Uprisings reportedly quelled in Libya Sanctions may be taking their toll

CAIRO, EGYPT — CAIRO, Egypt -- Libyan leader Moammar Gadhafi has violently quelled a series of uprisings within his own army and security forces that broke out in three areas of central Libya over a period of several days, according to diplomatic and opposition sources.

Sources opposed to Mr. Gadhafi said yesterday the uprisings reflected growing discontent within the army, and the public as well, over the deteriorating quality of life in Libya since international sanctions were imposed more than a year ago on the north African desert nation, one of the last radical holdouts in the Arab world.


One of the uprisings, led by disgruntled army leaders, sparked street fighting in the central industrial town of Misratah before it was put down by the Libyan air force's security battalions, sources said.

At least 260 people have been injured in the clashes since Oct. 11, many of them civilians wounded in air attacks launched against army barracks in central Libya, according to opposition leaders. About 600 have been arrested, said the opposition sources, whose reports could not be independently verified. Some reports said an unknown number of citizens were killed.


The Libyan government has denied that there has been any attempted coup.

"It is a bloody, bloody situation, and the question is how many lives will Libyans have to lose until Gadhafi is removed?" asked Mohammed Youssef Magariaf, secretary general of the London-based National Front for the Salvation of Libya.

"Unfortunately, it seems the only way by which we can get rid of Gadhafi is just force and more force. But I'm sure this will be the last aborted coup. The next one will bring the end of Gadhafi," Mr. Magariaf said.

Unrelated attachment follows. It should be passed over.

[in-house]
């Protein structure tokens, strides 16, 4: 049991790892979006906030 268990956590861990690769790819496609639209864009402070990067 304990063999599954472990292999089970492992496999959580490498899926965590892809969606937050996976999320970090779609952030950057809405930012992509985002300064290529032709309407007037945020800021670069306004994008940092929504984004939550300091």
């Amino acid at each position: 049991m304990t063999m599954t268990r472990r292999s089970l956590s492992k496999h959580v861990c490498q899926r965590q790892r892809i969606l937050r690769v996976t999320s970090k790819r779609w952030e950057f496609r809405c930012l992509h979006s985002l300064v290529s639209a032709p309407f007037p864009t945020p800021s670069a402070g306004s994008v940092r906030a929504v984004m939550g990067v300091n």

Diplomats in the Libyan capital of Tripoli said security has been tightened around the airport, the port and the military barracks in which Mr. Gadhafi resides. But they said the capital is otherwise tranquil.

"All that we know is that there was an apparent military coup which started off in [Bani] Walid, and it was suppressed," said one Western envoy in Tripoli.

"Our information indicates that there was some violence involving some colonels who were close collaborators of Mr. Gadhafi and who were wounded, apparently. We have also had reports that there were explosions heard, but we haven't been able to get anyone on the spot."

Diplomatic sources said the uprising in Misratah was apparently timed to coincide with a planned visit of Mr. Gadhafi to the central Libyan port city, home of the nation's most important steel manufacturing plant.

The sanctions against Libya, ordered by the U.N. Security Council in April, 1992, include a military embargo and the blocking of all air travel to and from the country. The measures are intended to force Mr. Gadhafi's regime to hand over two suspects in the bombing of an American passenger jet over Lockerbie, Scotland, in 1989 and comply with other measures renouncing international terrorism.